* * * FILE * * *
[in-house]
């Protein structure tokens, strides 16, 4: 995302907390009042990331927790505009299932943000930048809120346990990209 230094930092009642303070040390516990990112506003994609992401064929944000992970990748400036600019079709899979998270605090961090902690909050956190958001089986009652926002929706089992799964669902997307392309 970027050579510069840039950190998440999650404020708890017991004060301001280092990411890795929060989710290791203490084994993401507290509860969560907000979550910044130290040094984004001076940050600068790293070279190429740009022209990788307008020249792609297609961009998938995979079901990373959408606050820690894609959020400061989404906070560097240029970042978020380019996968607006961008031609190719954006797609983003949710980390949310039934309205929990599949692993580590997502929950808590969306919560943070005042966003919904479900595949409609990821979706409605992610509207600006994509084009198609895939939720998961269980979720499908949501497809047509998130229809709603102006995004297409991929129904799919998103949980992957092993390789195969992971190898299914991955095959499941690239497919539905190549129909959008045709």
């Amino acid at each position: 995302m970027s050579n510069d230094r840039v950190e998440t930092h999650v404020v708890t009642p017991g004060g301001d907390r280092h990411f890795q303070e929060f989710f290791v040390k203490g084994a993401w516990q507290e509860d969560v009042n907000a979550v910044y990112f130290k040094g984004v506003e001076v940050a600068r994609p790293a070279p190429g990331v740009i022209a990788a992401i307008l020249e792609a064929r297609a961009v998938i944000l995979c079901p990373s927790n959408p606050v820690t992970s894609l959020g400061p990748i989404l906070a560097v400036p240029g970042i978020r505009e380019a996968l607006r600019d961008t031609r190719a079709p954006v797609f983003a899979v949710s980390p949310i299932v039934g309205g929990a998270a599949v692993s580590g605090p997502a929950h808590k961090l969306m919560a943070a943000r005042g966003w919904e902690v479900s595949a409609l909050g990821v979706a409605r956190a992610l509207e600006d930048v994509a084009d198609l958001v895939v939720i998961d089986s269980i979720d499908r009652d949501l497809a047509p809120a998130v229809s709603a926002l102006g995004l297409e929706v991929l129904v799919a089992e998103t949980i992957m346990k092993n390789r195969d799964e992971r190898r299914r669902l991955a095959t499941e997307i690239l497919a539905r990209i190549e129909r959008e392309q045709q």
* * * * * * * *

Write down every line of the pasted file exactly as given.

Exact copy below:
[in-house]
């Protein structure tokens, strides 16, 4: 995302907390009042990331927790505009299932943000930048809120346990990209 230094930092009642303070040390516990990112506003994609992401064929944000992970990748400036600019079709899979998270605090961090902690909050956190958001089986009652926002929706089992799964669902997307392309 970027050579510069840039950190998440999650404020708890017991004060301001280092990411890795929060989710290791203490084994993401507290509860969560907000979550910044130290040094984004001076940050600068790293070279190429740009022209990788307008020249792609297609961009998938995979079901990373959408606050820690894609959020400061989404906070560097240029970042978020380019996968607006961008031609190719954006797609983003949710980390949310039934309205929990599949692993580590997502929950808590969306919560943070005042966003919904479900595949409609990821979706409605992610509207600006994509084009198609895939939720998961269980979720499908949501497809047509998130229809709603102006995004297409991929129904799919998103949980992957092993390789195969992971190898299914991955095959499941690239497919539905190549129909959008045709």
């Amino acid at each position: 995302m970027s050579n510069d230094r840039v950190e998440t930092h999650v404020v708890t009642p017991g004060g301001d907390r280092h990411f890795q303070e929060f989710f290791v040390k203490g084994a993401w516990q507290e509860d969560v009042n907000a979550v910044y990112f130290k040094g984004v506003e001076v940050a600068r994609p790293a070279p190429g990331v740009i022209a990788a992401i307008l020249e792609a064929r297609a961009v998938i944000l995979c079901p990373s927790n959408p606050v820690t992970s894609l959020g400061p990748i989404l906070a560097v400036p240029g970042i978020r505009e380019a996968l607006r600019d961008t031609r190719a079709p954006v797609f983003a899979v949710s980390p949310i299932v039934g309205g929990a998270a599949v692993s580590g605090p997502a929950h808590k961090l969306m919560a943070a943000r005042g966003w919904e902690v479900s595949a409609l909050g990821v979706a409605r956190a992610l509207e600006d930048v994509a084009d198609l958001v895939v939720i998961d089986s269980i979720d499908r009652d949501l497809a047509p809120a998130v229809s709603a926002l102006g995004l297409e929706v991929l129904v799919a089992e998103t949980i992957m346990k092993n390789r195969d799964e992971r190898r299914r669902l991955a095959t499941e997307i690239l497919a539905r990209i190549e129909r959008e392309q045709q």